About 10 years ago I was in an elevator with Chubb Rock, the rapper. Our apartments were next to each other in the hotel we lived in. And that’s the last time I will mention Chubb here, except to say that everything was possible in the 1990s in New York City.

Economic growth was oozing out of the sidewalk and seeping into the cafes, onto the backs of napkins in diners, into the offices that were springing out of previously warehouse-ridden areas of the city. Everyone was raising money.

But for what? For some of the stupidest ideas you’ve ever heard: portals for left-handed sports lovers, Geocities wannabes, even calendar sites. As an aside, I invested in a calendar site, Yourday.com. It was bought for breakeven (in restricted stock) by Deltathree, a voice-over- internet company, when the stock was at $27. As I write, it is at 84 cents.

(As a further aside, there’s the urban rumour that the first online calendar was made by a New York University student in the mid-1990s and was bought by Yahoo in 1996 for $10m. I don’t know if this is true or not). Everything was insane and everyone was on an Indiana Jones-style hunt for the Lost Ark, filled with money.

I miss those days. It is rare that the world we live in melds with the land of Oz, where wizards and witches grant immortality, love or wisdom on those they favour. I feel like I squandered that magic, or didn’t quite know what to do with it, and only in brief moments can summon it up again for a spell or two.

Is it an age thing? I’m 10 years older after all. Or are the 2000s different, with worry and fear dominating instead of hope and greed?

There is nothing wrong with greed. It creates railroads, grows beautiful tulips, builds underwater cables to Europe. But now I hear otherwise smart people tell me the “consumer is dead”.

People are worried about “subslime”, in spite of it being 1 per cent of all mortgages. Some people are concerned about “inflation”, in spite of the Commerce Department price gauge being up only 1.9 per cent from a year earlier. Others seem to be worried about “deflation” because housing is going down the drain and people will stop buying fireslate kitchens.

What happened to Y2K? That was the worry of the 1990s, while the early 2000s gave us bird flu. The occasional hurricane would rip through, and we could worry about that.

But now we have real things to worry about. You’re going to lose your house, for instance. I don’t care that you’ve been making your payments and you have a fixed-rate loan. Turn on the television or read the newspaper for God’s sake. You’re going to lose your house! Wake up!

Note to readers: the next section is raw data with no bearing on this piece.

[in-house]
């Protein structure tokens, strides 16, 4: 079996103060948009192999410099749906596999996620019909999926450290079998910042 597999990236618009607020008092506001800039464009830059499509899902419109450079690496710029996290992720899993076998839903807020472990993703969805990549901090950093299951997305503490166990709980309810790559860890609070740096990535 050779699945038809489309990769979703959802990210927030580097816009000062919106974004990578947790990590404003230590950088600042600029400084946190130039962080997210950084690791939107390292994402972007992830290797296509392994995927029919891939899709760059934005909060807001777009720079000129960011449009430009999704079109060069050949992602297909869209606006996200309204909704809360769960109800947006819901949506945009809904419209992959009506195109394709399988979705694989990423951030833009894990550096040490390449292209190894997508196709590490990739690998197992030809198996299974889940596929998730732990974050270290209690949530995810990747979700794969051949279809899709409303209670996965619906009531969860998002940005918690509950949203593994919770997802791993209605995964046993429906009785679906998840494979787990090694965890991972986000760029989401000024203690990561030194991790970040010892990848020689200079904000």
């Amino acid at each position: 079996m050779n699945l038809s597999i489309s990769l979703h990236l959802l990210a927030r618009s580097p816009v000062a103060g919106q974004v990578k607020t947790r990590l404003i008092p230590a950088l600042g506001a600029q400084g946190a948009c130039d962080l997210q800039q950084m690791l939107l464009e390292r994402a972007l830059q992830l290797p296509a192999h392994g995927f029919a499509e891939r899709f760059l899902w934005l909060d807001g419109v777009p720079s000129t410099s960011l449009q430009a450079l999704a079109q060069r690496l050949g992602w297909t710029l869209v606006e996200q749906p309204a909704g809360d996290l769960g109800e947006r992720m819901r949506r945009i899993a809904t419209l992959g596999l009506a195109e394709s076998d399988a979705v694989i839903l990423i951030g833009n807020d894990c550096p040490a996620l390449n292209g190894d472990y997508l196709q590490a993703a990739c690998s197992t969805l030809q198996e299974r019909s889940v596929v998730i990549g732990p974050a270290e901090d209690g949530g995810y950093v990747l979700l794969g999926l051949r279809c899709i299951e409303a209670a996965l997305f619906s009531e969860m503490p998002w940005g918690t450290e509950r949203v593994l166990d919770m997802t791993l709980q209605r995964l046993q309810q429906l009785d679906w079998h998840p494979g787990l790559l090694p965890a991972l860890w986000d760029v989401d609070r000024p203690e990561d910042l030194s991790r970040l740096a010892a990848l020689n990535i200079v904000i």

OK, I give up. I’ll be worried also. In fact, I’ll do all of the worrying for all of us. Let’s find some stock plays that can make money from the worries.

Let’s be frank. It is hard to get a loan. Five weeks ago you could have called up your bank and said “I have a gun pointed at my head and will shoot unless you lend me $1m.” And it would have given it to you with a 2 per cent adjustable-rate mortgage.

Now, everyone I know has suddenly been categorised as subprime. You need 40 per cent down and maybe the rate will be 8 per cent.

So if you need money, no problem. Take off your gold-plated watch and go down to your local Cash America pawn shop. They will be happy to loan you the money at a high interest rate. They are like the Starbucks of pawnshops. And by the way, the president of the company just bought $1m shares of stock.

Worried about all the distressed debt out there? No problem. Load up on some great investors, such as Leucadia. I have no idea what they are up to, but my guess is they are backing up the truck on distressed debt marked inappropriately at pennies on the dollar, while hedge funds dump that paper.

Worried about your power going out in a hurricane if you live on the coast of Florida? I have a solution for you: Clean Harbors makes the gas generators to replace that power. They cleaned up in the 2005 hurricane season and will do so again.

Worried about being caught while doing drugs in the workplace? Hedge your bets by investing in Psychemedics, the company that does the drug testing for 10 per cent of the Fortune 500 and pays a 3.5 per cent dividend. They are like the Starbucks of drug testing. And don’t worry, they have paid their dividend for 44 quarters in a row. They won’t miss now.

I miss the 1990s. To misappropriate Robert Frost – from what I’ve tasted of desire, I hold with those who favour fire.


Get alerts on Markets when a new story is published

Copyright The Financial Times Limited 2020. All rights reserved.
Reuse this content (opens in new window)

Comments have not been enabled for this article.

Follow the topics in this article